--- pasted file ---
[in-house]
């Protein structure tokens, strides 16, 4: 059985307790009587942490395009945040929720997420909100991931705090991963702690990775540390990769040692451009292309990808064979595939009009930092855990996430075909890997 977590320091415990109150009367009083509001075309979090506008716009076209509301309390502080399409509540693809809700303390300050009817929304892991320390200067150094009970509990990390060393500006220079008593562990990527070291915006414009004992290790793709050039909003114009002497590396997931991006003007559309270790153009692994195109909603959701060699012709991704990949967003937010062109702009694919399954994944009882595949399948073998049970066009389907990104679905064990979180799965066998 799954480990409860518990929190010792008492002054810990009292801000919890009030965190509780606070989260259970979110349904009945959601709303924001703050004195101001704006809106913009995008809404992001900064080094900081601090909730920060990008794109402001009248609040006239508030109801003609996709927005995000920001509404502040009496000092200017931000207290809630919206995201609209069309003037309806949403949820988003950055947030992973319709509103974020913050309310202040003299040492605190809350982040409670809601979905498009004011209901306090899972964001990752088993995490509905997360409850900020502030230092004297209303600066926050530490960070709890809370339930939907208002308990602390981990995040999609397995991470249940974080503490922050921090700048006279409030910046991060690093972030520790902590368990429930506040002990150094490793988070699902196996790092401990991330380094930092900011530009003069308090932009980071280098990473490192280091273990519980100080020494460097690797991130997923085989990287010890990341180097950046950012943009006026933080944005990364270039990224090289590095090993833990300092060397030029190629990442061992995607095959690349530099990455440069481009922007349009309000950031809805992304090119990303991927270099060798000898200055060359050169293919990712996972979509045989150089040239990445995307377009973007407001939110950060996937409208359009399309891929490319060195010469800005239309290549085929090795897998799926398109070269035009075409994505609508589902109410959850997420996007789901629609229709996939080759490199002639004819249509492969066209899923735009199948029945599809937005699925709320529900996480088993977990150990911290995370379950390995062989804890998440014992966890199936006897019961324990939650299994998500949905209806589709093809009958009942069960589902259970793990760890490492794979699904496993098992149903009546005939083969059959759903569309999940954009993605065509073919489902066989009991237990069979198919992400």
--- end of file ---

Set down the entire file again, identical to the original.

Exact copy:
[in-house]
């Protein structure tokens, strides 16, 4: 059985307790009587942490395009945040929720997420909100991931705090991963702690990775540390990769040692451009292309990808064979595939009009930092855990996430075909890997 977590320091415990109150009367009083509001075309979090506008716009076209509301309390502080399409509540693809809700303390300050009817929304892991320390200067150094009970509990990390060393500006220079008593562990990527070291915006414009004992290790793709050039909003114009002497590396997931991006003007559309270790153009692994195109909603959701060699012709991704990949967003937010062109702009694919399954994944009882595949399948073998049970066009389907990104679905064990979180799965066998 799954480990409860518990929190010792008492002054810990009292801000919890009030965190509780606070989260259970979110349904009945959601709303924001703050004195101001704006809106913009995008809404992001900064080094900081601090909730920060990008794109402001009248609040006239508030109801003609996709927005995000920001509404502040009496000092200017931000207290809630919206995201609209069309003037309806949403949820988003950055947030992973319709509103974020913050309310202040003299040492605190809350982040409670809601979905498009004011209901306090899972964001990752088993995490509905997360409850900020502030230092004297209303600066926050530490960070709890809370339930939907208002308990602390981990995040999609397995991470249940974080503490922050921090700048006279409030910046991060690093972030520790902590368990429930506040002990150094490793988070699902196996790092401990991330380094930092900011530009003069308090932009980071280098990473490192280091273990519980100080020494460097690797991130997923085989990287010890990341180097950046950012943009006026933080944005990364270039990224090289590095090993833990300092060397030029190629990442061992995607095959690349530099990455440069481009922007349009309000950031809805992304090119990303991927270099060798000898200055060359050169293919990712996972979509045989150089040239990445995307377009973007407001939110950060996937409208359009399309891929490319060195010469800005239309290549085929090795897998799926398109070269035009075409994505609508589902109410959850997420996007789901629609229709996939080759490199002639004819249509492969066209899923735009199948029945599809937005699925709320529900996480088993977990150990911290995370379950390995062989804890998440014992966890199936006897019961324990939650299994998500949905209806589709093809009958009942069960589902259970793990760890490492794979699904496993098992149903009546005939083969059959759903569309999940954009993605065509073919489902066989009991237990069979198919992400």